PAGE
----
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Monthly Archives: July 2017

Epic Community Connect for Healthcare Organizations

In this article we will review how Epic Community Connect effects your Microsoft licensing position.  This is a follow up to my earlier post which can be found here

What’s the concern?

If you host/extend Epic (or any EMR software that you do not own) to outside clinics or other healthcare facilities SPLA must be licensed.

What’s an outside organization?

If your organization (who hosts Epic/EMR) does not have at least 51% ownership of the other entity, that would be considered an outside organization as it pertains to this solution.

I’m confused…big time.  Why would I license SPLA when I was told to license through my Enterprise Agreement?

The EA is for your own internal employees.  The Service Provider Licensing Agreement (SPLA) is for companies who host Microsoft software to third parties.

Wait.  I just went to your website and I am not an employee.  Are you saying you have a SPLA agreement?

No.  I don’t host an application or any server whatsoever.  I do pay a web company to host my website.  The web company is under a SPLA agreement if they use Windows Server.

What are my options now?  I already deployed Epic and I don’t have a SPLA.  

I would work with a SPLA Reseller who can walk you through the steps and how to be compliant.  You can email me at info@splalciensing.com if you have additional questions.

Thanks for reading,

SPLA Man

 

 
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Posted by on July 11, 2017 in EMR Software, Uncategorized

 

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Top 5 Compliance Trends for MSP’s and SPLA

There are so many license changes and gotchas with SPLA, Azure, AWS, and all the others that I thought I would highlight for you some of the trends we see when it comes to compliance.

  1. Licensing Office Standard when Office Professional is installed.  In many cases, an IT administrator will inadvertently install Office Pro, report Office Standard to their procurement team who in return reports it to the reseller.  The IT admin will leave the company, and the procurement team continues to report Standard not knowing Pro is installed until audit time.  In this situation, Microsoft will check when Office was installed, and take the delta of what was reported (STD) v. what should be reported (Pro).  Don’t make this mistake.  Many partners are only charging their customers for Standard pricing!
  2. Not reporting SPLA at all.  Sounds silly, but many providers focus on developing software and not on the licensing.  We have found instances in which the procurement manager (who was in charge of reporting SPLA) left the organization and no one else took over their responsibility.   The reseller continues to email the procurement manager but obviously the email goes unnoticed.  After many months, their SPLA will be terminated and all licenses will have to be trued up.  The problem with this scenario is not just unexpected licensing expense, but when your SPLA terminates, you must sign a new one.  When you sign a new SPLA, you must adhere to the latest SPUR use rights.  As an example, if you had a SPLA prior to the Windows core licensing change, you could continue to report processors.  If your SPLA terminates, you would be forced to license by core now instead of later when your previous agreement (that is now terminated) expired.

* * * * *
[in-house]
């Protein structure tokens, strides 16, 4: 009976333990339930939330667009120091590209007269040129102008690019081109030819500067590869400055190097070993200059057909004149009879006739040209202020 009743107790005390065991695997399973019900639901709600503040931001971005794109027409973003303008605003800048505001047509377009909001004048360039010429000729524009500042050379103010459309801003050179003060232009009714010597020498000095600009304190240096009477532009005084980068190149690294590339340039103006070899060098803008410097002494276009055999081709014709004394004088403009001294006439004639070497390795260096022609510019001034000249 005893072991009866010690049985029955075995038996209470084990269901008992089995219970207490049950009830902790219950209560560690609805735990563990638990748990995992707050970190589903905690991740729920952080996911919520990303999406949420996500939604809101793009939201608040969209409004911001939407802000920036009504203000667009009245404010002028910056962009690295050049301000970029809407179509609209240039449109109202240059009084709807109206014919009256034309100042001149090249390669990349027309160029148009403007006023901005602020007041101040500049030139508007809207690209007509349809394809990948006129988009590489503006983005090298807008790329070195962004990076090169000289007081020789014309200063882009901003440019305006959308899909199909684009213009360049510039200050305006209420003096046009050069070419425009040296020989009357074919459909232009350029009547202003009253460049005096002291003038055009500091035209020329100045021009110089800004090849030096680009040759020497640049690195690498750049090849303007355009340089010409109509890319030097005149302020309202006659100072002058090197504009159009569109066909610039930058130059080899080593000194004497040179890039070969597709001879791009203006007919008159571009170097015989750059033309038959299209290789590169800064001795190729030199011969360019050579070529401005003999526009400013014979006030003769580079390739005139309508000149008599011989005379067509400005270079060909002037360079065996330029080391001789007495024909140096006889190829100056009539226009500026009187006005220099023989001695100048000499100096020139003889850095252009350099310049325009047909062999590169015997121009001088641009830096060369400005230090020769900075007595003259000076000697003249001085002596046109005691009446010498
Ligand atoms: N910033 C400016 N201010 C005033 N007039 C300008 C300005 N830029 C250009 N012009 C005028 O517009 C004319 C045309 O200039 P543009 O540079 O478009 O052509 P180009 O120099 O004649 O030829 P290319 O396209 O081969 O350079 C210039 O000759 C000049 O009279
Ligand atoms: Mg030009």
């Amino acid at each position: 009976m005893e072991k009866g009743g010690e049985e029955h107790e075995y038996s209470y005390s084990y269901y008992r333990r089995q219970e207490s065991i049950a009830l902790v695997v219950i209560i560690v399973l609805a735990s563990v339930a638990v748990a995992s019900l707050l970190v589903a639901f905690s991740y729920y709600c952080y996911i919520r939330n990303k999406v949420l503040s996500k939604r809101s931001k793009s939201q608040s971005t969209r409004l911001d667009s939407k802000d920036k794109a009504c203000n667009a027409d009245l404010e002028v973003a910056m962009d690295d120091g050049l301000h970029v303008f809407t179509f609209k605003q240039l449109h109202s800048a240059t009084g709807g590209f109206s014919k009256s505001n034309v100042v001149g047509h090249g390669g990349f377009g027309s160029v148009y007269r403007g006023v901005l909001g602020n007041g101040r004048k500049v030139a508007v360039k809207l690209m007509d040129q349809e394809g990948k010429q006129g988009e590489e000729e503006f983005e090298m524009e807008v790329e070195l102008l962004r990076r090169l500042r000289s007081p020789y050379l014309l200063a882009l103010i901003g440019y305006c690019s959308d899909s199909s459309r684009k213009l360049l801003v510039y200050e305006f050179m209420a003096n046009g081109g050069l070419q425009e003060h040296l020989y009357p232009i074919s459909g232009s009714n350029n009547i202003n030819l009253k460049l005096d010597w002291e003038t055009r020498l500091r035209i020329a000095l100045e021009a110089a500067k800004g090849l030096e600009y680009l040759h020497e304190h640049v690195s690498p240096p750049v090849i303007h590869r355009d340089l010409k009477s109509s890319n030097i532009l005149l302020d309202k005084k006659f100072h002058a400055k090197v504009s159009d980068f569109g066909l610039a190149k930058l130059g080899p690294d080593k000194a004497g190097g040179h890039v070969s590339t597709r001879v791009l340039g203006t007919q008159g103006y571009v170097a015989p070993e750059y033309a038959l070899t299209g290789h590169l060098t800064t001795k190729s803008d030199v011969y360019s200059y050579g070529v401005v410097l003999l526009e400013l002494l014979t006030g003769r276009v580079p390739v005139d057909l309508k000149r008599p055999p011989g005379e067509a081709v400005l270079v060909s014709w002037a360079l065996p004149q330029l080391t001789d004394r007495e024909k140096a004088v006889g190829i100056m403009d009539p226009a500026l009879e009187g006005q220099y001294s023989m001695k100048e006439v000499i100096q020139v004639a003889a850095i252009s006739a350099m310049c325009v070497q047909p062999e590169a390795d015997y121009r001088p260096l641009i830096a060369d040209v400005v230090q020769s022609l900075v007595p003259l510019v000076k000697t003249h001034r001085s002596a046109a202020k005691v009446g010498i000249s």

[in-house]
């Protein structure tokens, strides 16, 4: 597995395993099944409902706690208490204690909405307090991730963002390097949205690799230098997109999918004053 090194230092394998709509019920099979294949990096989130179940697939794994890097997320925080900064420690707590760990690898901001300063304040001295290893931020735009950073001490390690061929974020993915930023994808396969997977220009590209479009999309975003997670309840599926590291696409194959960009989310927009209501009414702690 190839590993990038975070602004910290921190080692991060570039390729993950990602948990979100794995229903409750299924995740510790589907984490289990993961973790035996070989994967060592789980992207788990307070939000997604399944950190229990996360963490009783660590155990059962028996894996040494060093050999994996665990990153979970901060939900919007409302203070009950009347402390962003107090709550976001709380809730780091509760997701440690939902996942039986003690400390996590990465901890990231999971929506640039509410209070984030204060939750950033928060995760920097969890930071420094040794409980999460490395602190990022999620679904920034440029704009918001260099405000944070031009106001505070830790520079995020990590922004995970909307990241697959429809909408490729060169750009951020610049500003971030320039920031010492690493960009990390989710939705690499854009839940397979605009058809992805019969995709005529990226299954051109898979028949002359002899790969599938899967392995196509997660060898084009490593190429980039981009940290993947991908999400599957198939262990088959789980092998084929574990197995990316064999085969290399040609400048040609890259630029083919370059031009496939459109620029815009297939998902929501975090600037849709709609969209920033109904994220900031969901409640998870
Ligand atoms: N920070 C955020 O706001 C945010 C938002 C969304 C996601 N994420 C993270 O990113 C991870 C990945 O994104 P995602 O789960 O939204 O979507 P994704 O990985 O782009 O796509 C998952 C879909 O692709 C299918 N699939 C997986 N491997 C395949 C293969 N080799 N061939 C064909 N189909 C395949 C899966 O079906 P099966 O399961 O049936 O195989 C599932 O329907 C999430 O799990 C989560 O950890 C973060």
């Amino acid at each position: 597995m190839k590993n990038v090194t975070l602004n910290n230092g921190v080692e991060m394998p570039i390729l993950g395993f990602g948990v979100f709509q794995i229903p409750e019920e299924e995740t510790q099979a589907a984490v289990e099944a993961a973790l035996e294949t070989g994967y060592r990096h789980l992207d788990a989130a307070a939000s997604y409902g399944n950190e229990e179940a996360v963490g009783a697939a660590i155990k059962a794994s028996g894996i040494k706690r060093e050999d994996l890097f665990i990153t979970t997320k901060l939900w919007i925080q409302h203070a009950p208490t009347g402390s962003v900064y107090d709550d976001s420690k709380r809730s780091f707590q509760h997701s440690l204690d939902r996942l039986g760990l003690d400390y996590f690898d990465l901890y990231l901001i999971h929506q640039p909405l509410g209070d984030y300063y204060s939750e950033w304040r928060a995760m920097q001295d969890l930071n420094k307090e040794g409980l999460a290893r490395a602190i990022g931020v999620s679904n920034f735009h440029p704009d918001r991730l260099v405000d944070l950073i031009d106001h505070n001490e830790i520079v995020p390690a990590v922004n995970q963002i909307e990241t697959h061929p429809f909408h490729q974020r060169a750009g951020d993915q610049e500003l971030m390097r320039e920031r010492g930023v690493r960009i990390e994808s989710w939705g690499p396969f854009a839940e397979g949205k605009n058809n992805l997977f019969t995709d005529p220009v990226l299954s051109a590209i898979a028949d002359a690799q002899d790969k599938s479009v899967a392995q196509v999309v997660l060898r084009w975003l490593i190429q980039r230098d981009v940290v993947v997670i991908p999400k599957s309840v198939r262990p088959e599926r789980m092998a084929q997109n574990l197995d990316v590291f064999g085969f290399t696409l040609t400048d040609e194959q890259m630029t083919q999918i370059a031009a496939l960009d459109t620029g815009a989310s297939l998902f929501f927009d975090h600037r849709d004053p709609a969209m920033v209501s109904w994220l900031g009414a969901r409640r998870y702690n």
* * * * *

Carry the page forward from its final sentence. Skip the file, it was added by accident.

3. Using a VL copy of Office to deploy Shared Computer Activation (SCA).   SCA is specific to Office 365.  If you install Office Pro Plus VL, it goes against the product use rights in which Office (without SCA) cannot be installed on shared hardware.  It takes a lot of negotiation power and time to prove you are SCA eligible, the customer purchased Office 365, and you inadvertently installed the wrong product.
  4. Using License Mobility without License Mobility.  This is by far the most popular compliance trend.  Many organizations do not know what is installed in their datacenter when it comes to customer owned licenses.  Be sure to have the right documentation, addendum, and licensing to ensure compliance.
  5. Leasing an application, hosting the application, and purchasing volume licensing agreement to offer software as a service.   A healthcare company may lease an EMR application, host the application to other healthcare organizations, and license the infrastructure through volume licensing.  If your organization does not own the application you are hosting, you must license it through SPLA.  Self-Hosted for ISV is only eligible for providers who develop and own the application.  This means the code, the rights, everything must be owned by the organization.  Leasing the application and using other plugins you may have developed does not qualify.

I hope this provides you a little insight into the world of compliance.  If you find yourself out of compliant, let us know and we can connect you to the right resource.  info@splalicensing.com

Thanks for reading,

SPLA Man

 
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Posted by on July 5, 2017 in Compliance

 

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